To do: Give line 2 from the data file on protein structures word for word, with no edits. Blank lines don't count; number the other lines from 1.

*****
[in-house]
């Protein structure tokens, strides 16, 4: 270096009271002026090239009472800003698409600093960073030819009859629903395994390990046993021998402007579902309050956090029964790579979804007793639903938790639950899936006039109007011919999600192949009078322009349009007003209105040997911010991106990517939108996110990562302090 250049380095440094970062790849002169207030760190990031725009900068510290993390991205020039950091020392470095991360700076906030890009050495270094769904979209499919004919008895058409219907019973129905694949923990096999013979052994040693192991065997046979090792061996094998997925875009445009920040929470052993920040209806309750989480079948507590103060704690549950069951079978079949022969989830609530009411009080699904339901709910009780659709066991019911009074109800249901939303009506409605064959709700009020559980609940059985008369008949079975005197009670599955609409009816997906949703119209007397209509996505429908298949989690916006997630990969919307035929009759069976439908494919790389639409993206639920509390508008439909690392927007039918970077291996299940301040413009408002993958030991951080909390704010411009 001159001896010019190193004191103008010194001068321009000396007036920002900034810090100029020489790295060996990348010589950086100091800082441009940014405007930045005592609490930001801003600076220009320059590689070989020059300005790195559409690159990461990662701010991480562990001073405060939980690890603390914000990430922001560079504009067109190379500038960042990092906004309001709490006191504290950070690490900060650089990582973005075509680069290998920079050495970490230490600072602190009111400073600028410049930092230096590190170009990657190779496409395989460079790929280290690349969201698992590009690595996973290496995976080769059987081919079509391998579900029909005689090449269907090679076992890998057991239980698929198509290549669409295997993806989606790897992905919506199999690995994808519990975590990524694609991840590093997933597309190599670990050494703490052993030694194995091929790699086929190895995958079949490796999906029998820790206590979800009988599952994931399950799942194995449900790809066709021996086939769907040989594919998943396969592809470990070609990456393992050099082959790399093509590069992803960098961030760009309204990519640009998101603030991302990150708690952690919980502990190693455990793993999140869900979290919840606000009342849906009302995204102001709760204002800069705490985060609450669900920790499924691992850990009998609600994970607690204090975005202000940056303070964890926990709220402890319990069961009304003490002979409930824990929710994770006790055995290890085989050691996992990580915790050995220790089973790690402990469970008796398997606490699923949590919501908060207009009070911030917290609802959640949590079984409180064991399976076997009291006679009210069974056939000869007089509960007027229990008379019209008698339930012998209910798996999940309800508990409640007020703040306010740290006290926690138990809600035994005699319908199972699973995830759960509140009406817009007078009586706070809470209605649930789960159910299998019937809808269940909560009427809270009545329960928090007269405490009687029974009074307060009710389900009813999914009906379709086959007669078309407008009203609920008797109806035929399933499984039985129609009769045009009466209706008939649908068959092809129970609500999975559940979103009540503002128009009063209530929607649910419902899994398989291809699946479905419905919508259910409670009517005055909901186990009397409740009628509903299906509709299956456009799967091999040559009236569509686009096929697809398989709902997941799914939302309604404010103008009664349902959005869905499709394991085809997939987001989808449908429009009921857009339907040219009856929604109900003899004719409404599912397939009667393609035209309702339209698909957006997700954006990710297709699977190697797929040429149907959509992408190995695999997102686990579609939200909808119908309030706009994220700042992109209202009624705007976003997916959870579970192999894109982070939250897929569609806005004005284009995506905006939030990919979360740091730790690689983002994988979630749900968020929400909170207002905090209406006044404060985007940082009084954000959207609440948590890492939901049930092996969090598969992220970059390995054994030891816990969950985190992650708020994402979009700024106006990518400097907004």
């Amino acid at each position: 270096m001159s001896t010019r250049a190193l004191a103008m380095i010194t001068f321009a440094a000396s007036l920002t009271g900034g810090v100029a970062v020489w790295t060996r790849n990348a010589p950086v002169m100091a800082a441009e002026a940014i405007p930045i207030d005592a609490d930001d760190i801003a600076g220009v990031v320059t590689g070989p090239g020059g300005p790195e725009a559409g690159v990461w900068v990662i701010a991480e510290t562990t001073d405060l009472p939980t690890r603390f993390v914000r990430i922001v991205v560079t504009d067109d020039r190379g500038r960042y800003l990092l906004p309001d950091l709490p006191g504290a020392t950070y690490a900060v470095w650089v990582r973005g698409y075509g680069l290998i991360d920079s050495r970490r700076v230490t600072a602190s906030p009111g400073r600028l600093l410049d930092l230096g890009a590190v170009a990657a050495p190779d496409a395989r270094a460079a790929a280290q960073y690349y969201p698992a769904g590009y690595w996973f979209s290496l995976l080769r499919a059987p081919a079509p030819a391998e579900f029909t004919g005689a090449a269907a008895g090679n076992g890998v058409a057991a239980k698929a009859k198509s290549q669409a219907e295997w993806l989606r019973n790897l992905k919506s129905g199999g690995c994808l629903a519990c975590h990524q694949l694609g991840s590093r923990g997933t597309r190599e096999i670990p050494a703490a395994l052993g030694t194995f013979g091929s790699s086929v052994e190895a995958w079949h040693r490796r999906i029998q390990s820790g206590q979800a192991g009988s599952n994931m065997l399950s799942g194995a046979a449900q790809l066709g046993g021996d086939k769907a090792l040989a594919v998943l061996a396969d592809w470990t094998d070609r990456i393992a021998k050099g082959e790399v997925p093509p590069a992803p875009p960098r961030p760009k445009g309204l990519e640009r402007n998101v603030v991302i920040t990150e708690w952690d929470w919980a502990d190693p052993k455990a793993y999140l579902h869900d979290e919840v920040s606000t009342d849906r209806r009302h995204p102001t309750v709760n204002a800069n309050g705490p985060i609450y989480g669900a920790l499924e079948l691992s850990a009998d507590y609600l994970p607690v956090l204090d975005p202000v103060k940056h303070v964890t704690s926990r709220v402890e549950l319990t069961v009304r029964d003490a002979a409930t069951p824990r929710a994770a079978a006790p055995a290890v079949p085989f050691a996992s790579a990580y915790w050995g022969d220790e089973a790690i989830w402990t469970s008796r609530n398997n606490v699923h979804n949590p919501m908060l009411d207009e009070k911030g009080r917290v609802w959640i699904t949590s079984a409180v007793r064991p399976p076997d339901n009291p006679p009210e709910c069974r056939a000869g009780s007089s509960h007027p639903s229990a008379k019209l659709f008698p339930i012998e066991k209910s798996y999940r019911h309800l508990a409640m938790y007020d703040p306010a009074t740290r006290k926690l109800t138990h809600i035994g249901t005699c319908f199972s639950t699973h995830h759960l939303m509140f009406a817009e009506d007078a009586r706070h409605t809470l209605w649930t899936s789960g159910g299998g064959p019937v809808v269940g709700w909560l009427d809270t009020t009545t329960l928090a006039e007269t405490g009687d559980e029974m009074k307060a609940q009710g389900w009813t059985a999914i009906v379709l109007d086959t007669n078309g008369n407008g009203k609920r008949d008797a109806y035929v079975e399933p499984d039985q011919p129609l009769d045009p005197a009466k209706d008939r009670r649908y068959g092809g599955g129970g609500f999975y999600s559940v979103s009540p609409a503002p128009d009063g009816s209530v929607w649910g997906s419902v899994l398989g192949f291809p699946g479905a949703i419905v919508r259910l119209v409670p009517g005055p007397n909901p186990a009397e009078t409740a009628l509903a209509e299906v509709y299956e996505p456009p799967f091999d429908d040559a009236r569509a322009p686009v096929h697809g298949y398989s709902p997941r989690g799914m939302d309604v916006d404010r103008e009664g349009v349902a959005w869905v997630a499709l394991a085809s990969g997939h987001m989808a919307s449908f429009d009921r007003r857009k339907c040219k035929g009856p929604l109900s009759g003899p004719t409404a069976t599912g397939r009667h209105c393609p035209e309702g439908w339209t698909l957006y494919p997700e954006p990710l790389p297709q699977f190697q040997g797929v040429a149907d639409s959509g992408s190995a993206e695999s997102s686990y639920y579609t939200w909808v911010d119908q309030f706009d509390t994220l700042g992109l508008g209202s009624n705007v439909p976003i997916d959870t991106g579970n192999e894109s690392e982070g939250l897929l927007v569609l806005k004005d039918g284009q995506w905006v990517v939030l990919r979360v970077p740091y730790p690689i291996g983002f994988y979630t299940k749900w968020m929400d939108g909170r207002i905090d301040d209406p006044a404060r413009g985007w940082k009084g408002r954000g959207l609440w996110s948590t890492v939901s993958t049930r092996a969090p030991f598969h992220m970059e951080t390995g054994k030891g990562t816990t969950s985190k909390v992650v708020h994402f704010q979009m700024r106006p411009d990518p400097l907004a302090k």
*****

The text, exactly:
């Protein structure tokens, strides 16, 4: 270096009271002026090239009472800003698409600093960073030819009859629903395994390990046993021998402007579902309050956090029964790579979804007793639903938790639950899936006039109007011919999600192949009078322009349009007003209105040997911010991106990517939108996110990562302090 250049380095440094970062790849002169207030760190990031725009900068510290993390991205020039950091020392470095991360700076906030890009050495270094769904979209499919004919008895058409219907019973129905694949923990096999013979052994040693192991065997046979090792061996094998997925875009445009920040929470052993920040209806309750989480079948507590103060704690549950069951079978079949022969989830609530009411009080699904339901709910009780659709066991019911009074109800249901939303009506409605064959709700009020559980609940059985008369008949079975005197009670599955609409009816997906949703119209007397209509996505429908298949989690916006997630990969919307035929009759069976439908494919790389639409993206639920509390508008439909690392927007039918970077291996299940301040413009408002993958030991951080909390704010411009 001159001896010019190193004191103008010194001068321009000396007036920002900034810090100029020489790295060996990348010589950086100091800082441009940014405007930045005592609490930001801003600076220009320059590689070989020059300005790195559409690159990461990662701010991480562990001073405060939980690890603390914000990430922001560079504009067109190379500038960042990092906004309001709490006191504290950070690490900060650089990582973005075509680069290998920079050495970490230490600072602190009111400073600028410049930092230096590190170009990657190779496409395989460079790929280290690349969201698992590009690595996973290496995976080769059987081919079509391998579900029909005689090449269907090679076992890998057991239980698929198509290549669409295997993806989606790897992905919506199999690995994808519990975590990524694609991840590093997933597309190599670990050494703490052993030694194995091929790699086929190895995958079949490796999906029998820790206590979800009988599952994931399950799942194995449900790809066709021996086939769907040989594919998943396969592809470990070609990456393992050099082959790399093509590069992803960098961030760009309204990519640009998101603030991302990150708690952690919980502990190693455990793993999140869900979290919840606000009342849906009302995204102001709760204002800069705490985060609450669900920790499924691992850990009998609600994970607690204090975005202000940056303070964890926990709220402890319990069961009304003490002979409930824990929710994770006790055995290890085989050691996992990580915790050995220790089973790690402990469970008796398997606490699923949590919501908060207009009070911030917290609802959640949590079984409180064991399976076997009291006679009210069974056939000869007089509960007027229990008379019209008698339930012998209910798996999940309800508990409640007020703040306010740290006290926690138990809600035994005699319908199972699973995830759960509140009406817009007078009586706070809470209605649930789960159910299998019937809808269940909560009427809270009545329960928090007269405490009687029974009074307060009710389900009813999914009906379709086959007669078309407008009203609920008797109806035929399933499984039985129609009769045009009466209706008939649908068959092809129970609500999975559940979103009540503002128009009063209530929607649910419902899994398989291809699946479905419905919508259910409670009517005055909901186990009397409740009628509903299906509709299956456009799967091999040559009236569509686009096929697809398989709902997941799914939302309604404010103008009664349902959005869905499709394991085809997939987001989808449908429009009921857009339907040219009856929604109900003899004719409404599912397939009667393609035209309702339209698909957006997700954006990710297709699977190697797929040429149907959509992408190995695999997102686990579609939200909808119908309030706009994220700042992109209202009624705007976003997916959870579970192999894109982070939250897929569609806005004005284009995506905006939030990919979360740091730790690689983002994988979630749900968020929400909170207002905090209406006044404060985007940082009084954000959207609440948590890492939901049930092996969090598969992220970059390995054994030891816990969950985190992650708020994402979009700024106006990518400097907004």